Andre Dawson will be inducted into the Hall of Fame as a Montreal Expo, despite his preference to go in as a Chicago Cub.
The hall announced its decision Wednesday. Dawson told WMVP-AM in Chicago that he thought hall officials would discuss the issue with him in detail before the decision was made. He said he wanted a chance to tell them "what really catapulted me to Hall of Fame status and pretty much what my preference was but I think their decision had been made. It was a little gut-wrenching for me to hear that but it’s their decision." "I’m disappointed," Dawson told the ESPN Radio affiliate. "I can proudly say that because Chicago was my preference."
Dawson’s official statement issued by the Hall was more circumspect.
"I respect the Hall of Fame’s decision to put an Expos logo on my cap, and I understand their responsibility to make sure the logo represents the greatest impact in my career," Dawson said in Wednesday’s statement. "Cubs fans will always be incredibly important in my heart, and I owe them so much for making my time in Chicago memorable, as did the fans in Montreal, Boston and South Florida, my home. But knowing that I’m on the Hall of Fame team is what’s most important, as it is the highest honor I could imagine."
The induction ceremony in Cooperstown, N.Y., is July 25.
Dawson played his first 11 seasons with Montreal, batting .285 with 225 home runs and 838 RBIs. He was named an All-Star three times and won the National League Rookie of the Year Award in 1977. He played six seasons with the Cubs, where he won the 1987 NL MVP award after batting .287 with 49 home runs and 137 RBIs. He also played two years each for Boston and Florida before retiring in 1996.
Dawson told WMVP he thought he "would have a little bit more input or I would carry or merit some sort of weight" as to whether he would go into the hall as a Cub or Expo.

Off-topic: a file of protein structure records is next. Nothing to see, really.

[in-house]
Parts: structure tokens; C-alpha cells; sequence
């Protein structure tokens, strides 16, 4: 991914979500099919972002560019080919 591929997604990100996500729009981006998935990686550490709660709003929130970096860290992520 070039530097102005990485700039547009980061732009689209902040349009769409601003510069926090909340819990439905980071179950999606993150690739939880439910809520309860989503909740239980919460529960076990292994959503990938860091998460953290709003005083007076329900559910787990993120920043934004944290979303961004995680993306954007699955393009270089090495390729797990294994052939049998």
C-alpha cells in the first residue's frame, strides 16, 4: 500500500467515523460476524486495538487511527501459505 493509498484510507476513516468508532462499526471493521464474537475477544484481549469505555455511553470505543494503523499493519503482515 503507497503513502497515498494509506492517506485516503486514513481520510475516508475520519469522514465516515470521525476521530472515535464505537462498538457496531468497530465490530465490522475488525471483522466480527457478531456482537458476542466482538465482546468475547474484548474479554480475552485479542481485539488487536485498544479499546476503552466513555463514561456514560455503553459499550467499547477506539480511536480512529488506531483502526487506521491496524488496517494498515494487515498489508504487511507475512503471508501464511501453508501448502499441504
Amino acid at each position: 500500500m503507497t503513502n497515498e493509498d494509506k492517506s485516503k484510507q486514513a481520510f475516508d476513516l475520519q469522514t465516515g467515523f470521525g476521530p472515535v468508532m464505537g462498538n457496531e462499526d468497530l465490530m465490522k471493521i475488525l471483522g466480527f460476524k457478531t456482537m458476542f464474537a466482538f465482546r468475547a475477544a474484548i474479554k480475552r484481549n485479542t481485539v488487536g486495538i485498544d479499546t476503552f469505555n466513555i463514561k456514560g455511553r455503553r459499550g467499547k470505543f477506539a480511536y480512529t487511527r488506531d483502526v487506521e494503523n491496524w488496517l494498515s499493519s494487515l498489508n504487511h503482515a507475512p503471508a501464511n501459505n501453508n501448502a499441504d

"It was to my understanding they would make the determination at the consent of sitting down and discussing it with you prior to making the determination and I just thought it would carry a little bit more weight than it did," he said.
Earlier this month, Hall president Jeff Idelson said "you want the logo to represent where this guy made his greatest impact. He was impactful in Montreal. He was impactful in Chicago, and to a much lesser extent Boston and Florida, but it’s more of a case sitting down and collectively make a decision."
The hall noted that Dawson had 1,575 of his 2,774 hits as an Expo, won six of his eight Gold Glove awards in Montreal and led the Expos to their only postseason series win with a five-game victory over the Phillies in 1981. Idelson also said it’s the museum’s responsibility to "properly interpret the game’s history."
"Every Hall of Fame plaque lists all of the teams where an electee played or managed," he said. "Fans of ‘The Hawk’ in every city in which he played should claim Andre as one of their own."
The Expos franchise, which played its first season in 1969, became the Washington Nationals before the 2005 season. Asked if he believed the hall wanted to preserve Expos history, Dawson said: "The hall clearly stated their major concern was the history of the game."
In 1999, there was a stir caused by reports that Tampa Bay would compensate the newly retired Wade Boggs if his Hall of Fame plaque bore a Devil Rays logo.
Boggs denied it, but the hall two years later revoked the right of a player to choose the logo on the cap on his plaque. Boggs was inducted in 2005 and his plaque sports a Boston Red Sox logo.
Dawson is the only player for 2010 to receive at least 75 percent of the vote to be inducted into the hall. He will be inducted along with manager Whitey Herzog and umpire Doug Harvey. Herzog’s plaque will feature a St. Louis Cardinals logo, and the Royals, Rangers and Angels will all be listed.